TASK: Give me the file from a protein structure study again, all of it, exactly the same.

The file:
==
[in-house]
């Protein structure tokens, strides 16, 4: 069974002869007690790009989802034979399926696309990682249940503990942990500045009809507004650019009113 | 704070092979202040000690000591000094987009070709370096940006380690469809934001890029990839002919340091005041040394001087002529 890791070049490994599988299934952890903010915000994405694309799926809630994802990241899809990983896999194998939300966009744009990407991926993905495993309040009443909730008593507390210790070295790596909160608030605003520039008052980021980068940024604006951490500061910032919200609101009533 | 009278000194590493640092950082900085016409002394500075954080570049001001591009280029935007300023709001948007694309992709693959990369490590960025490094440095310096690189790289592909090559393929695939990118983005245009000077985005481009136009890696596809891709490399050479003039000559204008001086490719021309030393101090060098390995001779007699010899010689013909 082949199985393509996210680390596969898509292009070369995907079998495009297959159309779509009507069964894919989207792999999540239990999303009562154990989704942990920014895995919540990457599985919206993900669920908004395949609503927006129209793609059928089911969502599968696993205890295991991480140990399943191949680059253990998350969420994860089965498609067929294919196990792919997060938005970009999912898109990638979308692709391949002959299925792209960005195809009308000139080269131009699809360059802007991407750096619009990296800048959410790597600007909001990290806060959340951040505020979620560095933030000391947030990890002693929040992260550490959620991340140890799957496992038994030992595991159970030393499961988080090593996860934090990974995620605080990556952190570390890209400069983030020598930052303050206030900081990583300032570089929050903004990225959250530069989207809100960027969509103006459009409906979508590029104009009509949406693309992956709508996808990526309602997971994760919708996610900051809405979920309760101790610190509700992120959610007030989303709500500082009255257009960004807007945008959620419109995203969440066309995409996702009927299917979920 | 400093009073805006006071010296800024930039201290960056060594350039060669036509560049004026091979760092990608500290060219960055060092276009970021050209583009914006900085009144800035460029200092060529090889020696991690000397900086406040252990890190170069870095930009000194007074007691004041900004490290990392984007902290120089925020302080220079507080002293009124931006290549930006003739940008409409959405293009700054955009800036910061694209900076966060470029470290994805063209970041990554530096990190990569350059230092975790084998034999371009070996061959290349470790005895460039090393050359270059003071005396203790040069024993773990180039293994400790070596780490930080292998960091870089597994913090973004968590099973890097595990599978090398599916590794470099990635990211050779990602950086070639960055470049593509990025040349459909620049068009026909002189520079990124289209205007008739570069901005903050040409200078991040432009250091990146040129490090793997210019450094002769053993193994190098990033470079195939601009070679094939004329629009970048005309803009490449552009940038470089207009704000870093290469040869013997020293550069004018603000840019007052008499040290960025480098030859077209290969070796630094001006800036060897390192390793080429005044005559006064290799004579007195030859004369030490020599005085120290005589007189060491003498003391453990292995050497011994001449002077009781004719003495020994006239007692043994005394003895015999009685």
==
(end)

[in-house]
């Protein structure tokens, strides 16, 4: 069974002869007690790009989802034979399926696309990682249940503990942990500045009809507004650019009113 | 704070092979202040000690000591000094987009070709370096940006380690469809934001890029990839002919340091005041040394001087002529 890791070049490994599988299934952890903010915000994405694309799926809630994802990241899809990983896999194998939300966009744009990407991926993905495993309040009443909730008593507390210790070295790596909160608030605003520039008052980021980068940024604006951490500061910032919200609101009533 | 009278000194590493640092950082900085016409002394500075954080570049001001591009280029935007300023709001948007694309992709693959990369490590960025490094440095310096690189790289592909090559393929695939990118983005245009000077985005481009136009890696596809891709490399050479003039000559204008001086490719021309030393101090060098390995001779007699010899010689013909 082949199985393509996210680390596969898509292009070369995907079998495009297959159309779509009507069964894919989207792999999540239990999303009562154990989704942990920014895995919540990457599985919206993900669920908004395949609503927006129209793609059928089911969502599968696993205890295991991480140990399943191949680059253990998350969420994860089965498609067929294919196990792919997060938005970009999912898109990638979308692709391949002959299925792209960005195809009308000139080269131009699809360059802007991407750096619009990296800048959410790597600007909001990290806060959340951040505020979620560095933030000391947030990890002693929040992260550490959620991340140890799957496992038994030992595991159970030393499961988080090593996860934090990974995620605080990556952190570390890209400069983030020598930052303050206030900081990583300032570089929050903004990225959250530069989207809100960027969509103006459009409906979508590029104009009509949406693309992956709508996808990526309602997971994760919708996610900051809405979920309760101790610190509700992120959610007030989303709500500082009255257009960004807007945008959620419109995203969440066309995409996702009927299917979920 | 400093009073805006006071010296800024930039201290960056060594350039060669036509560049004026091979760092990608500290060219960055060092276009970021050209583009914006900085009144800035460029200092060529090889020696991690000397900086406040252990890190170069870095930009000194007074007691004041900004490290990392984007902290120089925020302080220079507080002293009124931006290549930006003739940008409409959405293009700054955009800036910061694209900076966060470029470290994805063209970041990554530096990190990569350059230092975790084998034999371009070996061959290349470790005895460039090393050359270059003071005396203790040069024993773990180039293994400790070596780490930080292998960091870089597994913090973004968590099973890097595990599978090398599916590794470099990635990211050779990602950086070639960055470049593509990025040349459909620049068009026909002189520079990124289209205007008739570069901005903050040409200078991040432009250091990146040129490090793997210019450094002769053993193994190098990033470079195939601009070679094939004329629009970048005309803009490449552009940038470089207009704000870093290469040869013997020293550069004018603000840019007052008499040290960025480098030859077209290969070796630094001006800036060897390192390793080429005044005559006064290799004579007195030859004369030490020599005085120290005589007189060491003498003391453990292995050497011994001449002077009781004719003495020994006239007692043994005394003895015999009685």